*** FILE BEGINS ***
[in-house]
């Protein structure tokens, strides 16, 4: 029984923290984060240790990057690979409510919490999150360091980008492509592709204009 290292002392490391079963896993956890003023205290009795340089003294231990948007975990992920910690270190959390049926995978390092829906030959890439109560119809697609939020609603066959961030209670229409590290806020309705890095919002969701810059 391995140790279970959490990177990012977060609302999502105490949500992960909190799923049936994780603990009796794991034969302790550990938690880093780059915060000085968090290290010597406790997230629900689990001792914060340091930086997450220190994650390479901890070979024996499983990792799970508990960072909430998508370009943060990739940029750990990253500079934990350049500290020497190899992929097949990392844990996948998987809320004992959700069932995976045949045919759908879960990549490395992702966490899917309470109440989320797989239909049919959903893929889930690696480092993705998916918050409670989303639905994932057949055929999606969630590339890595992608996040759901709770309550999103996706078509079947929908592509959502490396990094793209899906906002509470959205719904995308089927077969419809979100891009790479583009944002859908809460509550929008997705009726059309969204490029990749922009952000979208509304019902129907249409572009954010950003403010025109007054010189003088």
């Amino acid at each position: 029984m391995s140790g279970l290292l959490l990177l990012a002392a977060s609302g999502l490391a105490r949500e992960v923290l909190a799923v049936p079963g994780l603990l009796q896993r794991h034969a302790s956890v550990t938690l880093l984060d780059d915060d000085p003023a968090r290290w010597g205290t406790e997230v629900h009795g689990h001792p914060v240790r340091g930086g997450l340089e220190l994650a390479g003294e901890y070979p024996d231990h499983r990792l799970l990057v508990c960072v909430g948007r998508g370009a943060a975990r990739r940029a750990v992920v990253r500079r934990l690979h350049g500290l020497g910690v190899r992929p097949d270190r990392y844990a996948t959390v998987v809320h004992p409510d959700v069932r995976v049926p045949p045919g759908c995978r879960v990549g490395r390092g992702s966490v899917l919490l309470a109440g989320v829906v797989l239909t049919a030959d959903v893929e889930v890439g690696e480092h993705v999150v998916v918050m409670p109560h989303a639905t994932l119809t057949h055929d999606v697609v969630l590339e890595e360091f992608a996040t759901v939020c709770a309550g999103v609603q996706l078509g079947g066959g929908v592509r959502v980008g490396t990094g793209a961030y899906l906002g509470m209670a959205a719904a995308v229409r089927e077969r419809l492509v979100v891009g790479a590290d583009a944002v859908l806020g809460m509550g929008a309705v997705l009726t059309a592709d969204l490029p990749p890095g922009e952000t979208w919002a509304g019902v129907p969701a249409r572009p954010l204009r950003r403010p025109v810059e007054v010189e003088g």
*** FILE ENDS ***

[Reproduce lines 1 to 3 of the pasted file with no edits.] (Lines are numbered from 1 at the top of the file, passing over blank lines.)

[in-house]
């Protein structure tokens, strides 16, 4: 029984923290984060240790990057690979409510919490999150360091980008492509592709204009 290292002392490391079963896993956890003023205290009795340089003294231990948007975990992920910690270190959390049926995978390092829906030959890439109560119809697609939020609603066959961030209670229409590290806020309705890095919002969701810059 391995140790279970959490990177990012977060609302999502105490949500992960909190799923049936994780603990009796794991034969302790550990938690880093780059915060000085968090290290010597406790997230629900689990001792914060340091930086997450220190994650390479901890070979024996499983990792799970508990960072909430998508370009943060990739940029750990990253500079934990350049500290020497190899992929097949990392844990996948998987809320004992959700069932995976045949045919759908879960990549490395992702966490899917309470109440989320797989239909049919959903893929889930690696480092993705998916918050409670989303639905994932057949055929999606969630590339890595992608996040759901709770309550999103996706078509079947929908592509959502490396990094793209899906906002509470959205719904995308089927077969419809979100891009790479583009944002859908809460509550929008997705009726059309969204490029990749922009952000979208509304019902129907249409572009954010950003403010025109007054010189003088």
């Amino acid at each position: 029984m391995s140790g279970l290292l959490l990177l990012a002392a977060s609302g999502l490391a105490r949500e992960v923290l909190a799923v049936p079963g994780l603990l009796q896993r794991h034969a302790s956890v550990t938690l880093l984060d780059d915060d000085p003023a968090r290290w010597g205290t406790e997230v629900h009795g689990h001792p914060v240790r340091g930086g997450l340089e220190l994650a390479g003294e901890y070979p024996d231990h499983r990792l799970l990057v508990c960072v909430g948007r998508g370009a943060a975990r990739r940029a750990v992920v990253r500079r934990l690979h350049g500290l020497g910690v190899r992929p097949d270190r990392y844990a996948t959390v998987v809320h004992p409510d959700v069932r995976v049926p045949p045919g759908c995978r879960v990549g490395r390092g992702s966490v899917l919490l309470a109440g989320v829906v797989l239909t049919a030959d959903v893929e889930v890439g690696e480092h993705v999150v998916v918050m409670p109560h989303a639905t994932l119809t057949h055929d999606v697609v969630l590339e890595e360091f992608a996040t759901v939020c709770a309550g999103v609603q996706l078509g079947g066959g929908v592509r959502v980008g490396t990094g793209a961030y899906l906002g509470m209670a959205a719904a995308v229409r089927e077969r419809l492509v979100v891009g790479a590290d583009a944002v859908l806020g809460m509550g929008a309705v997705l009726t059309a592709d969204l490029p990749p890095g922009e952000t979208w919002a509304g019902v129907p969701a249409r572009p954010l204009r950003r403010p025109v810059e007054v010189e003088g």